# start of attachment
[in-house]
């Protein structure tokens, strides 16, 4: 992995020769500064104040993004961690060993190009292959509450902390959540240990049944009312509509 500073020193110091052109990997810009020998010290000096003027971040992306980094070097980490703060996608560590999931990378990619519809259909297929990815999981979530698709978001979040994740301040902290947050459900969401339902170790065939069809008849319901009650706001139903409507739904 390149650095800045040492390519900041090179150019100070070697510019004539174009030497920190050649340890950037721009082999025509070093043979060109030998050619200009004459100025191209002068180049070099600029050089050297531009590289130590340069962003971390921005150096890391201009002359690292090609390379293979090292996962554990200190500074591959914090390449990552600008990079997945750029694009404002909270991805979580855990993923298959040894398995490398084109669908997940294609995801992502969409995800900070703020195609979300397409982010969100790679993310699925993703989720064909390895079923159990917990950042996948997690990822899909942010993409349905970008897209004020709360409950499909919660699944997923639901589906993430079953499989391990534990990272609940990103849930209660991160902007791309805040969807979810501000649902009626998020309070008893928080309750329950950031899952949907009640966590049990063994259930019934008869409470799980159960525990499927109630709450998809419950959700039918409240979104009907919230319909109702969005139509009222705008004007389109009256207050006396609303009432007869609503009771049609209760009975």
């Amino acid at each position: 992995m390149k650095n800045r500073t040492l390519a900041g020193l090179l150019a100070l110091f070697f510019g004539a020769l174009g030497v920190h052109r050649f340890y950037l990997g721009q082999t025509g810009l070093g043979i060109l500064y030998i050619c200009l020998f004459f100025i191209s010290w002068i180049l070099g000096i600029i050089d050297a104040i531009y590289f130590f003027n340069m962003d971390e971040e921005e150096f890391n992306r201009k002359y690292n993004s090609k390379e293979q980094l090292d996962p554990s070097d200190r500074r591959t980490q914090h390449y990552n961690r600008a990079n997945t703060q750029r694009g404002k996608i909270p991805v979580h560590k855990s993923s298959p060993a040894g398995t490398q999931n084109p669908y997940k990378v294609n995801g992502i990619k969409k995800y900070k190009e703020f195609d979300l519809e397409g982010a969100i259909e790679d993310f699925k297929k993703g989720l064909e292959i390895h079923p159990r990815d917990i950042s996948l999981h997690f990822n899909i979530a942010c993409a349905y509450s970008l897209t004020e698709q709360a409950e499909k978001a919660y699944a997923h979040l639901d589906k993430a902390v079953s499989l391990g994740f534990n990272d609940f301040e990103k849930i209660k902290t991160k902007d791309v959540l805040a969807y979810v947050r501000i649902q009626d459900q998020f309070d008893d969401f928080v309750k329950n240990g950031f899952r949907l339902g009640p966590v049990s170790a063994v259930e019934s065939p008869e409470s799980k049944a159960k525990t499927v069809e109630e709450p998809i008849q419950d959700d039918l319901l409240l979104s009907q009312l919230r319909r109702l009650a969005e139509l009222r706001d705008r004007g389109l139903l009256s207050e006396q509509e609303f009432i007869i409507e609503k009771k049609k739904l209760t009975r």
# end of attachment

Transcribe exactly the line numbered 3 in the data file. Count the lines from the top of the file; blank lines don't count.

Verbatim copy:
């Amino acid at each position: 992995m390149k650095n800045r500073t040492l390519a900041g020193l090179l150019a100070l110091f070697f510019g004539a020769l174009g030497v920190h052109r050649f340890y950037l990997g721009q082999t025509g810009l070093g043979i060109l500064y030998i050619c200009l020998f004459f100025i191209s010290w002068i180049l070099g000096i600029i050089d050297a104040i531009y590289f130590f003027n340069m962003d971390e971040e921005e150096f890391n992306r201009k002359y690292n993004s090609k390379e293979q980094l090292d996962p554990s070097d200190r500074r591959t980490q914090h390449y990552n961690r600008a990079n997945t703060q750029r694009g404002k996608i909270p991805v979580h560590k855990s993923s298959p060993a040894g398995t490398q999931n084109p669908y997940k990378v294609n995801g992502i990619k969409k995800y900070k190009e703020f195609d979300l519809e397409g982010a969100i259909e790679d993310f699925k297929k993703g989720l064909e292959i390895h079923p159990r990815d917990i950042s996948l999981h997690f990822n899909i979530a942010c993409a349905y509450s970008l897209t004020e698709q709360a409950e499909k978001a919660y699944a997923h979040l639901d589906k993430a902390v079953s499989l391990g994740f534990n990272d609940f301040e990103k849930i209660k902290t991160k902007d791309v959540l805040a969807y979810v947050r501000i649902q009626d459900q998020f309070d008893d969401f928080v309750k329950n240990g950031f899952r949907l339902g009640p966590v049990s170790a063994v259930e019934s065939p008869e409470s799980k049944a159960k525990t499927v069809e109630e709450p998809i008849q419950d959700d039918l319901l409240l979104s009907q009312l919230r319909r109702l009650a969005e139509l009222r706001d705008r004007g389109l139903l009256s207050e006396q509509e609303f009432i007869i409507e609503k009771k049609k739904l209760t009975r």